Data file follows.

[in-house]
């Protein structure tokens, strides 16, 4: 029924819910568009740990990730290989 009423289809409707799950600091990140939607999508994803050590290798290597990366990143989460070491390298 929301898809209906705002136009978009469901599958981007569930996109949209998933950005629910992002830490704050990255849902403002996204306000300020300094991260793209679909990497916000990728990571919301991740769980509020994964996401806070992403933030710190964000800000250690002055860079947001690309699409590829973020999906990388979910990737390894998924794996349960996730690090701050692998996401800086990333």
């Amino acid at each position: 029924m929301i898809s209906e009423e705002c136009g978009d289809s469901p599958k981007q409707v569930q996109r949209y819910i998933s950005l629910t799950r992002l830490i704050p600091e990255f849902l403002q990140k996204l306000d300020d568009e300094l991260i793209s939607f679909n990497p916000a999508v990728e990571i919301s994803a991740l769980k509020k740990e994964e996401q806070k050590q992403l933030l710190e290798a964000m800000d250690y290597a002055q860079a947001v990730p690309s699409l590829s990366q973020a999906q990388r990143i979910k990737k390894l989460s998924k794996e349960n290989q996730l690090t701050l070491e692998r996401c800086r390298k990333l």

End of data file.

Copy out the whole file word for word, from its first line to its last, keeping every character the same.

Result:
[in-house]
């Protein structure tokens, strides 16, 4: 029924819910568009740990990730290989 009423289809409707799950600091990140939607999508994803050590290798290597990366990143989460070491390298 929301898809209906705002136009978009469901599958981007569930996109949209998933950005629910992002830490704050990255849902403002996204306000300020300094991260793209679909990497916000990728990571919301991740769980509020994964996401806070992403933030710190964000800000250690002055860079947001690309699409590829973020999906990388979910990737390894998924794996349960996730690090701050692998996401800086990333």
């Amino acid at each position: 029924m929301i898809s209906e009423e705002c136009g978009d289809s469901p599958k981007q409707v569930q996109r949209y819910i998933s950005l629910t799950r992002l830490i704050p600091e990255f849902l403002q990140k996204l306000d300020d568009e300094l991260i793209s939607f679909n990497p916000a999508v990728e990571i919301s994803a991740l769980k509020k740990e994964e996401q806070k050590q992403l933030l710190e290798a964000m800000d250690y290597a002055q860079a947001v990730p690309s699409l590829s990366q973020a999906q990388r990143i979910k990737k390894l989460s998924k794996e349960n290989q996730l690090t701050l070491e692998r996401c800086r390298k990333l």